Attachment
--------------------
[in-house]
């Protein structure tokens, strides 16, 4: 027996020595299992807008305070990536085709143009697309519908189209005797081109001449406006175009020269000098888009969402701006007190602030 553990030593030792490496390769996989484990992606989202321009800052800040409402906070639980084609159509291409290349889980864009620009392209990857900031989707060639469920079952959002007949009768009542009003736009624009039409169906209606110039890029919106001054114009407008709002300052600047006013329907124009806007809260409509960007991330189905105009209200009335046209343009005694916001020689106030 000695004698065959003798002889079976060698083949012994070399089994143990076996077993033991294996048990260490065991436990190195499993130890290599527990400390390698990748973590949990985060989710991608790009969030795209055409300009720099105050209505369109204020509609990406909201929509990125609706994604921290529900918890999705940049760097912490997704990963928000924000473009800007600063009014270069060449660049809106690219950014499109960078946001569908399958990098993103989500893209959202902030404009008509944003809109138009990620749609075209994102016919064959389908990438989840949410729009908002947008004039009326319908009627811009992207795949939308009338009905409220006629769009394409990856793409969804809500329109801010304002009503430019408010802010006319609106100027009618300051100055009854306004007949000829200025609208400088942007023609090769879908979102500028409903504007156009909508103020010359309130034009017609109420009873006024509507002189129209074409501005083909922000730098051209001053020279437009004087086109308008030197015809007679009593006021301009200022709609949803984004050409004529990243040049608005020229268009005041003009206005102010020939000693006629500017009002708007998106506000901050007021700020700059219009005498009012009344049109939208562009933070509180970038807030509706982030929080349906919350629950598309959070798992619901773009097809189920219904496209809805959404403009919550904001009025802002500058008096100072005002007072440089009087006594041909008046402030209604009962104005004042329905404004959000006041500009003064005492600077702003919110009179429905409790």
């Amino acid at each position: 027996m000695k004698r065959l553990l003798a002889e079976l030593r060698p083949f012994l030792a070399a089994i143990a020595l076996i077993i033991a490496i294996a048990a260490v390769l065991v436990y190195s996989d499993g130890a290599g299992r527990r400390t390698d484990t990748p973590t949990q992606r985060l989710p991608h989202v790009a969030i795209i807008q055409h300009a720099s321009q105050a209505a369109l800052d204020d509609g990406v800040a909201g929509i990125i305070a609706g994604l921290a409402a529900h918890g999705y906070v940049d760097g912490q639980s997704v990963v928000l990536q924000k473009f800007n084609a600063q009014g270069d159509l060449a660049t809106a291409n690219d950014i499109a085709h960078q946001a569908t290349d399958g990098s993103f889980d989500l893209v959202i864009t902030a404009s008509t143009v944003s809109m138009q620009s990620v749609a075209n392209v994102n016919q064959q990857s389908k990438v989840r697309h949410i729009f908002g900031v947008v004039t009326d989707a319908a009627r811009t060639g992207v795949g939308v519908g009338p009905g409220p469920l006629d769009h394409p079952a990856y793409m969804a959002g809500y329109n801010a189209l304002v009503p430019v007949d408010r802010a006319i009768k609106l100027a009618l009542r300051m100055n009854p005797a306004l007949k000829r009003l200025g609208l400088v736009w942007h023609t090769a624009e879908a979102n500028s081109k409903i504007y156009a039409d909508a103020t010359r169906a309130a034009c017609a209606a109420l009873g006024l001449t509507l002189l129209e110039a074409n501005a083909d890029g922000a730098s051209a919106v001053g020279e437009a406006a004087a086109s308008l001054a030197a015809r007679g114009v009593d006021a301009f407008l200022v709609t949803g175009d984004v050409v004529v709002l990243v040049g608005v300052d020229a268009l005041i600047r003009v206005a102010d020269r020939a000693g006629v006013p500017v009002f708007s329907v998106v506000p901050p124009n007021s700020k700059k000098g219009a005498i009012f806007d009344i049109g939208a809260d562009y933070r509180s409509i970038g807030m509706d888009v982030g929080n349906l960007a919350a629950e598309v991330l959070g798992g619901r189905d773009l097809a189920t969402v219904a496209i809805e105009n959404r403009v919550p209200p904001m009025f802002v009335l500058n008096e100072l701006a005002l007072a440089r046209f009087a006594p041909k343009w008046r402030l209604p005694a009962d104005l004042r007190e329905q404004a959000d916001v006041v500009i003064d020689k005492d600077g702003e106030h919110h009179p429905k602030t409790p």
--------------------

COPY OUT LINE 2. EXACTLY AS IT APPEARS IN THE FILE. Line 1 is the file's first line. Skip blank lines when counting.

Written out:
């Protein structure tokens, strides 16, 4: 027996020595299992807008305070990536085709143009697309519908189209005797081109001449406006175009020269000098888009969402701006007190602030 553990030593030792490496390769996989484990992606989202321009800052800040409402906070639980084609159509291409290349889980864009620009392209990857900031989707060639469920079952959002007949009768009542009003736009624009039409169906209606110039890029919106001054114009407008709002300052600047006013329907124009806007809260409509960007991330189905105009209200009335046209343009005694916001020689106030 000695004698065959003798002889079976060698083949012994070399089994143990076996077993033991294996048990260490065991436990190195499993130890290599527990400390390698990748973590949990985060989710991608790009969030795209055409300009720099105050209505369109204020509609990406909201929509990125609706994604921290529900918890999705940049760097912490997704990963928000924000473009800007600063009014270069060449660049809106690219950014499109960078946001569908399958990098993103989500893209959202902030404009008509944003809109138009990620749609075209994102016919064959389908990438989840949410729009908002947008004039009326319908009627811009992207795949939308009338009905409220006629769009394409990856793409969804809500329109801010304002009503430019408010802010006319609106100027009618300051100055009854306004007949000829200025609208400088942007023609090769879908979102500028409903504007156009909508103020010359309130034009017609109420009873006024509507002189129209074409501005083909922000730098051209001053020279437009004087086109308008030197015809007679009593006021301009200022709609949803984004050409004529990243040049608005020229268009005041003009206005102010020939000693006629500017009002708007998106506000901050007021700020700059219009005498009012009344049109939208562009933070509180970038807030509706982030929080349906919350629950598309959070798992619901773009097809189920219904496209809805959404403009919550904001009025802002500058008096100072005002007072440089009087006594041909008046402030209604009962104005004042329905404004959000006041500009003064005492600077702003919110009179429905409790």